Issue: Does a digital camera found in a vehicle constitute a container such that the police would have probable cause to search it incident to an arrest for speeding, resisting arrest and/or drug possession?
|Area of Law:||Constitutional Law, Criminal Law, Litigation & Procedure|
|Keywords:||Probable cause; Warrantless searches; Search incident to lawful arrest|
|Cited Cases:||398 F.3d 1143; 453 U.S. 454|
The general rule is that warrantless searches are per se unreasonable under the Fourth Amendment, subject to a few recognized exceptions. Florida courts recognize at least three well‑known exceptions that may be applicable here: (1) search incident to lawful arrest; (2) an inventory search; and (3) search under the automobile exception.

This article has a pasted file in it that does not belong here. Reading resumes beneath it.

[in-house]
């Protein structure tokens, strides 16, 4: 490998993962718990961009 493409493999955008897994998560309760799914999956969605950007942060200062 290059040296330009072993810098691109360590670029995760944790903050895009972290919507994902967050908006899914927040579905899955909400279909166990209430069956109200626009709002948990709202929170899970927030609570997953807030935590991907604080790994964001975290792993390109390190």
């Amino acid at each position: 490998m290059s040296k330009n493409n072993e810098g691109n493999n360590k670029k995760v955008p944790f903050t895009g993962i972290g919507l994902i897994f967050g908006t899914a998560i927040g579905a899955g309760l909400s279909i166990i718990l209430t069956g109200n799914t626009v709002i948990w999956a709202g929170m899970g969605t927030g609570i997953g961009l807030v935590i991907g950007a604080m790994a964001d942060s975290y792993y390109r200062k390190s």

United States v. Gonzalez, 71 F.3d 819, 825 (11th Cir. 1996).
Under the first exception, a search incident to a lawful arrest, the permissible search is not limited to the defendant’s person but, if, as here, he is the occupant of a vehicle, it extends to the passenger compartment of the vehicle, and includes any open or closed containers found in the area of the automobile.
New York v. Belton, 453 U.S. 454, 460 (1981).
United States v. Diaz‑Lizaraza, 981 F.2d 1216, 1222 (11th Cir.1993).
“Containers,” as used in this context, refer to any object capable of holding another object.
Belton, 453 U.S. at 460, n.4.
Gonzalez, 71 F.3d at 826.
No Florida state or federal cases (or cases outside Florida for that matter) were found that specifically address whether a digital camera may be considered a “container” for purposes of search and seizure law. However, there is authority from jurisdictions outside Florida that digital devices, computers, cell phones, pagers and similar technology should be considered like “closed containers” for this purpose.
United States v. Barth, 26 F. Supp. 2d 929, 936‑37 (W.D. […]